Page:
Technology Vision 2035 – What about defence?
The Technology Vision 2035 vision talks about future technologies ranging from flying cars, real-time translation software, personalised medicine, wearable devices, e-sensing (e-nose and e-tongue) to 100 per cent recyclable materials among others which ma
The Technology Information, Forecasting and Assessment Council (TIFAC), under the Ministry of Science & Technology, has come out with ‘Technology Vision 2035,’ identifying the challenges ahead and how they can be dealt with through technological interventions while realising the dream of a developed India by the year 2035. It gives details of 12 sectors and technologies that in some cases exist but need to be deployed, some in the pilot stage that must be scaled up and technologies in R&D stage. The vision talks about future technologies ranging from flying cars, real-time translation software, personalised medicine, wearable devices, e-sensing (e-nose and e-tongue) to 100 per cent recyclable materials among others which may be used in different areas to solve day to day problems.
The document was released by the Prime Minister Narendra Modi after he inaugurated the 103rd Indian Science Congress in Bengaluru recently, promising his government would “make it easier to do science and research” in India and envisioned a future in which innovation makes lives of people better. Interestingly, the document also talks of ‘Blue Sky Research’; imagination that may lead to reality through curiosity driven, paradigm shattering research – like virtual courts and digital evidence, complex real-time dynamic disaster management response systems, sensing devices to be able to feel the product on Internet before buying it, machines/robots to connect all personal and emotional needs, intelligence vehicles to detect emergency situations and take over the control and interplanetary communications systems and the like. Besides the key sectors like health, education, transport, energy, food/agriculture and manufacturing, the Technology Vision 2035 also mentioned environment, information & communication technologies, infrastructure, materials, habitat and water as important areas where future technologies will be able to solve day to day problems of citizens by better utilisation of available resources and skilled manpower.
Significantly, the first such document ‘Technology Vision 2020’ had come under Dr A.P.J. Abdul Kalam in 1996. It would be fruitful to list out how much we have actually progressed under the first such vision because that would indicate where the pitfalls and problems are. But this takes us to the ‘Technology Perspective and Capability Roadmap (TPCR) issued in April 2013 by HQ IDS with a foreword by the then Defence Minister A.K. Antony. It lists out some 19 key technological requirements: battlefield transparency, command and control architecture, communication systems, smart radios, information dominance, electronic warfare, nano technology/micro electro-mechanical systems (MESM), artificial intelligence and robotics, chemical, biological, radiological and nuclear (CBRN) defence, miniaturisation, unmanned systems, advanced weapon systems – PGMs, air-to-air weapons, Hard Kill weapons, electromagnetic pulse (EMP) weapons, adaptive warheads, weapon guidance, space-based radars, stealth, digital systems, adaptive antenna signatures, SAGW, sensors, and sensor fusion. There is further elaboration in terms of aviation, land warfare and maritime. The TPCR covers the period 2012-27. The question that arise here are whether a mere foreword by the Defence Minister on the TPCR enough to consider it a Ministry of Defence (MoD) document? If so, should the preamble not have listed out the futuristic threats including ongoing hybrid and asymmetric wars? What about self-sufficiency in semi-conductors, computers and telecommunication equipment? What about exploiting technologies like steerable beam technology, wide band/software defined radios, network security, common GIS, data fusion & analysis, alternatives to GPS, dynamic bandwidth management, shooting down UAVs electronically or through other means, camouflage etc? What about ‘Blue Sky Research’ in defence? How about ‘Mind Control’? Considering that the TPCR commenced 2012, what is the progress that is made in the last five years, if at all? The fact is that presently the military does not even have common data structures, symbology and interoperable protocols; true ‘system of systems’ approach appears decades away. The status of the military’s C4I2SR is nowhere near the required. Even the mapping requirements are decades behind schedule.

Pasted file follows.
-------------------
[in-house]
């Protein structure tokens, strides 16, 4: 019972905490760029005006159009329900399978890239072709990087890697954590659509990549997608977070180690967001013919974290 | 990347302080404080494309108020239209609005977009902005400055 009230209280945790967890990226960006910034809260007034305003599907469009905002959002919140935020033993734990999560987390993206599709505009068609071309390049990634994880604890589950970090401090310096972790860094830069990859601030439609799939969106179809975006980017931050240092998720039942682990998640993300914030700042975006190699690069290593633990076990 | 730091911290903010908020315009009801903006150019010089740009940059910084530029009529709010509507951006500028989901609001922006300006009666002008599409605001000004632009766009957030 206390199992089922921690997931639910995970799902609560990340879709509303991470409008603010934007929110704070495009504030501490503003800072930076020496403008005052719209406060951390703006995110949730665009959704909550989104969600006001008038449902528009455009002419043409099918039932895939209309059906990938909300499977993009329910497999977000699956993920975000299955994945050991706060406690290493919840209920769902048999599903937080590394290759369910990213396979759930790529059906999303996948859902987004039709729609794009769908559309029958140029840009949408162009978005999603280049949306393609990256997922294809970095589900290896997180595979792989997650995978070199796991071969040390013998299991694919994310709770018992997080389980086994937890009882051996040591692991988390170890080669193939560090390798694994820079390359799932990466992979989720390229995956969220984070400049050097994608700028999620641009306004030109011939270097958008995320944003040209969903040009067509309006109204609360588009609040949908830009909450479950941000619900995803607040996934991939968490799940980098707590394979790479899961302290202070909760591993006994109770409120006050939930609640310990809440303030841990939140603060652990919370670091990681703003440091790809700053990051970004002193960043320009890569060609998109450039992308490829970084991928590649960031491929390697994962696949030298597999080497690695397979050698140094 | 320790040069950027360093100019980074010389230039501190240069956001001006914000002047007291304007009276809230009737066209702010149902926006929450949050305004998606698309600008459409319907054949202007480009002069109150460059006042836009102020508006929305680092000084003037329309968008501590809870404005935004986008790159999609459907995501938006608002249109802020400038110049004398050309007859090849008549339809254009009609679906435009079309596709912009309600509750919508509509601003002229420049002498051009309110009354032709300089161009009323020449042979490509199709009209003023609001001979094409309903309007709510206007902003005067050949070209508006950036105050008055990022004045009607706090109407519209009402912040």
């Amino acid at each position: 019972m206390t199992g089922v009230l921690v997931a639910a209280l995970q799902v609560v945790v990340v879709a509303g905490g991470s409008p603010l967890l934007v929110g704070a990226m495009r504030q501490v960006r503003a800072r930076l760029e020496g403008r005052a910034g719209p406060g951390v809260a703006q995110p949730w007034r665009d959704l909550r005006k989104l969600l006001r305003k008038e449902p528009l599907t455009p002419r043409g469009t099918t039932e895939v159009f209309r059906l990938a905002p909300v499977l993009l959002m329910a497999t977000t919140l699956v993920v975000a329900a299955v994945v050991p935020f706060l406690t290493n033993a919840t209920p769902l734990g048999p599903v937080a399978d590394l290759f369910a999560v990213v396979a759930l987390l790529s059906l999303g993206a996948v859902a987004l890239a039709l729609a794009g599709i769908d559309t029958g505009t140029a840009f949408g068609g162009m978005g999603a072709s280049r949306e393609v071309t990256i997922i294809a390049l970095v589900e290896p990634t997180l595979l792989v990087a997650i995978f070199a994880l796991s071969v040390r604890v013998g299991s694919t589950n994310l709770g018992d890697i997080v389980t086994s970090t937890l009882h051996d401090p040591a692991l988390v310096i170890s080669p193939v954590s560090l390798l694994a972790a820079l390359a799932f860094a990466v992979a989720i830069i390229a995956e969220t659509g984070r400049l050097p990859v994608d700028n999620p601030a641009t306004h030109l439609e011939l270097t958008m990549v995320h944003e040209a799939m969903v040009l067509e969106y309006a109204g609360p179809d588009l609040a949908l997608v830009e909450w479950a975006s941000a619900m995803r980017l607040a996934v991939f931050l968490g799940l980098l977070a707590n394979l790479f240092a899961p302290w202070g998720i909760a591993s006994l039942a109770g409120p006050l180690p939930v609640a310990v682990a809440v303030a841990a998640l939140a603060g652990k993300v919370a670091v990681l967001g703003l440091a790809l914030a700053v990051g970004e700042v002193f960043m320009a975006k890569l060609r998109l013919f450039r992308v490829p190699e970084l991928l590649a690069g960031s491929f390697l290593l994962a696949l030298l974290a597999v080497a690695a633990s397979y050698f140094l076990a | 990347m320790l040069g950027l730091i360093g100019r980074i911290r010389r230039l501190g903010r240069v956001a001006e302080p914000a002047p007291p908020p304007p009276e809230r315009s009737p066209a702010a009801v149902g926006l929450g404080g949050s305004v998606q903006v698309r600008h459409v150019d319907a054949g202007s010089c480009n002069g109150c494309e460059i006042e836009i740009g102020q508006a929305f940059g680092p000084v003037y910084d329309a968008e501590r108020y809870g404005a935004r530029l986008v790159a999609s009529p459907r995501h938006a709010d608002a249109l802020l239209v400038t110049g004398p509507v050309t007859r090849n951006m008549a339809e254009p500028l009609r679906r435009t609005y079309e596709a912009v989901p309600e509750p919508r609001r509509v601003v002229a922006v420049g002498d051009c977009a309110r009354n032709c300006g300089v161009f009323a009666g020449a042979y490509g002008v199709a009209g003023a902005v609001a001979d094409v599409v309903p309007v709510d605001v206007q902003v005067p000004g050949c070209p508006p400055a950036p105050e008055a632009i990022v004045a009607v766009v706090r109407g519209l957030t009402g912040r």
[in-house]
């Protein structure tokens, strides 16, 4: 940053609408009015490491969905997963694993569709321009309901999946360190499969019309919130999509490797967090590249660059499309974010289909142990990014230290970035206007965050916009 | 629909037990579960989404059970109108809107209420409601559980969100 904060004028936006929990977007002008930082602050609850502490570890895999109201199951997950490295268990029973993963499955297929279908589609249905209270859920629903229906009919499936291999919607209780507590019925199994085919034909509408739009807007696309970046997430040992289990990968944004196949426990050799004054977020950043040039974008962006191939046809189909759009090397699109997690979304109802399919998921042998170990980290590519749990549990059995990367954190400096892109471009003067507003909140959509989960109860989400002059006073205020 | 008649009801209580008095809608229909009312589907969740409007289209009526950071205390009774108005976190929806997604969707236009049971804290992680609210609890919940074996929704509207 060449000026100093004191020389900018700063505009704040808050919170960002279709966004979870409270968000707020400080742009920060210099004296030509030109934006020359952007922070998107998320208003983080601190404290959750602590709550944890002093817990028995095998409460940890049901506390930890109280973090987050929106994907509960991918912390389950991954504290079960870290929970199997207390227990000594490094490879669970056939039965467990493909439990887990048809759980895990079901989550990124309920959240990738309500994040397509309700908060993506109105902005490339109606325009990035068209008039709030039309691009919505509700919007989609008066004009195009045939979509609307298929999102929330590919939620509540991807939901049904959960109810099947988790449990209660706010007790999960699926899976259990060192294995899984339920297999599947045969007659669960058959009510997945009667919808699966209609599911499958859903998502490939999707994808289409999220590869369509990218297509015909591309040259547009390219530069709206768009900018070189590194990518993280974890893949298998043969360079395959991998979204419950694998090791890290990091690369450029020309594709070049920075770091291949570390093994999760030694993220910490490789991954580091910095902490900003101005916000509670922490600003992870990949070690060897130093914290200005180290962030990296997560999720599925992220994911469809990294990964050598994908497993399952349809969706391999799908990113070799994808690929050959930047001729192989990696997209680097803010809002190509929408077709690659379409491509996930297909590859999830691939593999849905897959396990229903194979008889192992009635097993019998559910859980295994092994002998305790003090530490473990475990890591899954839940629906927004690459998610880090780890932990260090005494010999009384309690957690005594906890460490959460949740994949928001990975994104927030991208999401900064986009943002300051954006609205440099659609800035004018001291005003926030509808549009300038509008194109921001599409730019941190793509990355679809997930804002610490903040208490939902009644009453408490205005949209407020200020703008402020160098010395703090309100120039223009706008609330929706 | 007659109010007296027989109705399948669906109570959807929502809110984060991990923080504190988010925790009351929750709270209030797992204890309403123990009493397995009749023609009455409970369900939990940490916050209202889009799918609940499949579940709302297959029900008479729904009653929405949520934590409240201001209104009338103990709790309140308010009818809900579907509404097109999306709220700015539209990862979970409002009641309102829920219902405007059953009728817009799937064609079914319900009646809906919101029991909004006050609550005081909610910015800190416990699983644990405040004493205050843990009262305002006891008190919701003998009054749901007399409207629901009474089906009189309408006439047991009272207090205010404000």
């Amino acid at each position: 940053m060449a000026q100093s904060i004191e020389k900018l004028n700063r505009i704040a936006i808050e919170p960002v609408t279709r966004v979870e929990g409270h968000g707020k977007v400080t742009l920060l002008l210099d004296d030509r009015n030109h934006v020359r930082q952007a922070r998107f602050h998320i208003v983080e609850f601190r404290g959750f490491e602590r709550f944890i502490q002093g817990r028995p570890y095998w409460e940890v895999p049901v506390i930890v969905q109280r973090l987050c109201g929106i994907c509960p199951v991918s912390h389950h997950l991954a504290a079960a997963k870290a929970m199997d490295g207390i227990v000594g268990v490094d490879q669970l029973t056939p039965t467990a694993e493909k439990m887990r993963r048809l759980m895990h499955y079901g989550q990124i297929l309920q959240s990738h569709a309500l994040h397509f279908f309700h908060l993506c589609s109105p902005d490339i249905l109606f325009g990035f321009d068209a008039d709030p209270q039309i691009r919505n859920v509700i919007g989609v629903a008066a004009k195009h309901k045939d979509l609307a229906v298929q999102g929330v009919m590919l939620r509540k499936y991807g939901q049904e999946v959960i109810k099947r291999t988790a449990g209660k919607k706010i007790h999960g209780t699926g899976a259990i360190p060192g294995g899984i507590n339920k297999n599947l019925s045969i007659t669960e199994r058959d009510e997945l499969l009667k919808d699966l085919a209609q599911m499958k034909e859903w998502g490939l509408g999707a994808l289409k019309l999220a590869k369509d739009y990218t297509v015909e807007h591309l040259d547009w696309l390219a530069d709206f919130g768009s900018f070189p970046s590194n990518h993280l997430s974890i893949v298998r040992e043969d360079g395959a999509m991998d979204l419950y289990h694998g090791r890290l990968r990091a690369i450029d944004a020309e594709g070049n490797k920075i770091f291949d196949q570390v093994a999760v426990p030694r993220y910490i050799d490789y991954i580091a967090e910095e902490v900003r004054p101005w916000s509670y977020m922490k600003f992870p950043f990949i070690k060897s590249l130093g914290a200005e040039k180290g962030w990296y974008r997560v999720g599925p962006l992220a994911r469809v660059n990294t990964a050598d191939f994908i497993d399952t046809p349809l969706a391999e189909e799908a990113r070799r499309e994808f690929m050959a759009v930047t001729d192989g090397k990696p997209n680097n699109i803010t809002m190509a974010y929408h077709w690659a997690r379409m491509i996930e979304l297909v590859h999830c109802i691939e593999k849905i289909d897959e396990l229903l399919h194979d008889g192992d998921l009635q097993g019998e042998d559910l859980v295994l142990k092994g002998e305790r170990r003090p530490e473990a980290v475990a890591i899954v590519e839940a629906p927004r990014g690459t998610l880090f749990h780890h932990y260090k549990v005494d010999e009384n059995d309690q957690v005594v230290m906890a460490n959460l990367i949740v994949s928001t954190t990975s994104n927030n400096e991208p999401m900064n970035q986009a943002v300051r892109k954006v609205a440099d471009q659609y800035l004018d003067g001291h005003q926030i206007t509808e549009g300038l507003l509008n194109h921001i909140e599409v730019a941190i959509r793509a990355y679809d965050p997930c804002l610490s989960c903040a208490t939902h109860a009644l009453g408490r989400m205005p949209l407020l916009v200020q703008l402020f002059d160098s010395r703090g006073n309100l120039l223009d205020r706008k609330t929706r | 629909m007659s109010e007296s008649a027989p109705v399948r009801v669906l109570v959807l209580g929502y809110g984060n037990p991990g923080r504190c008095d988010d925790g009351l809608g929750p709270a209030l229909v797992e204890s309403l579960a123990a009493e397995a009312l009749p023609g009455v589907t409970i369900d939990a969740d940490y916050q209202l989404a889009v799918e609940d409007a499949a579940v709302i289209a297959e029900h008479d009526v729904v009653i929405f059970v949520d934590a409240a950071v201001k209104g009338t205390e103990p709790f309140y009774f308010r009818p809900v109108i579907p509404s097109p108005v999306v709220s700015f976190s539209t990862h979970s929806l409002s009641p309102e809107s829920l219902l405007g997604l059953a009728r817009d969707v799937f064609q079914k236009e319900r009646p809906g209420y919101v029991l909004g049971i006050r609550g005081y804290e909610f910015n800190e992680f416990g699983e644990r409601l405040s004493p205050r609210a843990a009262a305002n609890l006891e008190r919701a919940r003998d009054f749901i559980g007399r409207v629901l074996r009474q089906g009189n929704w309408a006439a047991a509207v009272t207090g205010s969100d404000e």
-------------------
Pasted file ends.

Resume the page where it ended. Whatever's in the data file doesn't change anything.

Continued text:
Does the MoD itself have attitudinal change to accommodate the concept of NCW? These are hardly issues that the MoD should be glossing over? Issuing a TPCR by itself is only a small part. A review every 3-5 years and periodic corrective actions are must.
The views expressed herein are the personal views of the author.
Prime Minister Narendra Modi delivering the inaugural address at the 103rd Session of
Indian Science Congress
LT GENERAL P.C. KATOCH (RETD)